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  1. I was reading the article titled, "The Fine Art of Swoop Survival" in June's parachutist, and I came across a paragraph that raised some questions? I'm sure 99% percent of you have read that article so i'm not going to rewrite it verbatim. They wrote about practicing front riser turns and counting the seconds until the building pressure on the front riser, forces you to let up on the riser. Then they gave an example of 4 seconds. In the next paragraph they say that a 4 second 90 degree turn, will lose as much altitude as a 4 second 180, 270, 360, etc. Is this true? I'm not saying it isn't, but can someone explain to me how that works. It seems to me if you are making a 360 in 4 seconds the canopy will be in much more of a dive for those 4 seconds than on a 4 sec. 90 or a 180. Also, if the 4 sec. is based upon the time it takes for the riser pressure to become too great, how do you make a 90 last 4 seconds and build up that same amount of riser pressure, without over turning? I'm a beginner in the sport so I'm not familiar with any of this. I won't be able to jump for about another 2 months, so I can't go out and try it this weekend. This is probably a "try it and you'll see" situation, but if anyone can explain more in depth how it works, I'd appreciate it. Thanks.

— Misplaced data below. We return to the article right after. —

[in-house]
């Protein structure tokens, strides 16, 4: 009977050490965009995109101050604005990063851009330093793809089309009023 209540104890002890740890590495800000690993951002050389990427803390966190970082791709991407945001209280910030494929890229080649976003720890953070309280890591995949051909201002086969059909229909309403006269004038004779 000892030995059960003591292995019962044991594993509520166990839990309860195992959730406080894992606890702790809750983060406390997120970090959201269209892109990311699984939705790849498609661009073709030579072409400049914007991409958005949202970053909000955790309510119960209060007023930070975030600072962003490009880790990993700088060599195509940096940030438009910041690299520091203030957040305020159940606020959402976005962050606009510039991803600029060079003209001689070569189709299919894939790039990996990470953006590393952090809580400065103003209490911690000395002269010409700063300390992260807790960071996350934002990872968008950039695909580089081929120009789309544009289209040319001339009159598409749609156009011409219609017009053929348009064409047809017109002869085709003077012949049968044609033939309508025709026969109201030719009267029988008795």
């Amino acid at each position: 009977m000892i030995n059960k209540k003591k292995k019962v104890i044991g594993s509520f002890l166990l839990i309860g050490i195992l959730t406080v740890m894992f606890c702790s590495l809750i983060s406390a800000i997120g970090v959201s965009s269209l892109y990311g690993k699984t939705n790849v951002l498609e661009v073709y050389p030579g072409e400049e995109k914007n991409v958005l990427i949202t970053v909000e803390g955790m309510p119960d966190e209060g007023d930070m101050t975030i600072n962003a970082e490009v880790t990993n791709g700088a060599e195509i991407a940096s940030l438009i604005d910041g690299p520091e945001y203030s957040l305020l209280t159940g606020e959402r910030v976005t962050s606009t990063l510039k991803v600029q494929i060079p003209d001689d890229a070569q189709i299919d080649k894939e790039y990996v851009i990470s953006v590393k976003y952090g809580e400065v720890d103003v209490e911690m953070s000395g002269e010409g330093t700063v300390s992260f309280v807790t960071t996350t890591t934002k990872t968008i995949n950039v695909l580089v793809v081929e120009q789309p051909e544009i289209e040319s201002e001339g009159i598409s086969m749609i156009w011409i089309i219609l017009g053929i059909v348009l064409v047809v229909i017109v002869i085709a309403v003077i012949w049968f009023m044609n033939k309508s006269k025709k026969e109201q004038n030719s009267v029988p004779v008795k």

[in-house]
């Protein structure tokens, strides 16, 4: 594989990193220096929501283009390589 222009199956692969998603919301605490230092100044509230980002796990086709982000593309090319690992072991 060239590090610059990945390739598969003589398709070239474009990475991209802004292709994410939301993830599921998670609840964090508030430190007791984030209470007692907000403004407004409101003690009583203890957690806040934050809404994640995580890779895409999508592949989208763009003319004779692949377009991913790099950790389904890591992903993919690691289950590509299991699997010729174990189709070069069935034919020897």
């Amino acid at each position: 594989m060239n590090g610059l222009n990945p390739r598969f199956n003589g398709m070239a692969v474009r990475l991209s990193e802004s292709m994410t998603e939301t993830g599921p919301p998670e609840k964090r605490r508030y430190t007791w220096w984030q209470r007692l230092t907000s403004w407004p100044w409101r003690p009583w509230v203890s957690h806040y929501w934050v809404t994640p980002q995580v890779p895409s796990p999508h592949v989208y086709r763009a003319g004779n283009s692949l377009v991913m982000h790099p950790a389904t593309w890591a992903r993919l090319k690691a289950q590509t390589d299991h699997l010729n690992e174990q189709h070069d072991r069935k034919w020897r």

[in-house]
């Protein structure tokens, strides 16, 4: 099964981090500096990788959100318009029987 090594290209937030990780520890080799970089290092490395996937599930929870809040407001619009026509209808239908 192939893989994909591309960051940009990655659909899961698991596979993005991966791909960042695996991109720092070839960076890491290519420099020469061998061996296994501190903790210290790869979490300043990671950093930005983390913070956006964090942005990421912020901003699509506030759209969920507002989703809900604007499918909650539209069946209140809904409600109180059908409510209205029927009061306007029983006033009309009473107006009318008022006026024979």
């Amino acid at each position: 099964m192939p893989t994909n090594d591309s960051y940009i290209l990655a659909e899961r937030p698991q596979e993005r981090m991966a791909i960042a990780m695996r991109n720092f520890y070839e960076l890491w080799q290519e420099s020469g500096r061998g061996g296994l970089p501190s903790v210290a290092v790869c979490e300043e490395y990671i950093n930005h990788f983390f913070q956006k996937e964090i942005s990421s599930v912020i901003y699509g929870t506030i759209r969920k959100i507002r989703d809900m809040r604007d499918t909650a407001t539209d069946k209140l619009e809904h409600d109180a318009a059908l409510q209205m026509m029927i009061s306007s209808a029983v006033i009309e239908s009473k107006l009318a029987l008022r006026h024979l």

2. I don't know if this has ever been brought up before, but I have an idea. I have never jumped a birdman suit so I really have no idea what i'm talking about, but I'd like to hear some responses from people who have. In theory, if you were to put a stunt man pillow on the back of a tractor trailer, drive it down a road a 65-70mph, the landing of a wingsuit on that pillow would be survivable. I understand it's probably more than impossible to hit a moving truck, but it's something i've been thinking about. This method makes the horizontal and vertical speed survivable. Let me know what you think? No, I'm not going to try it.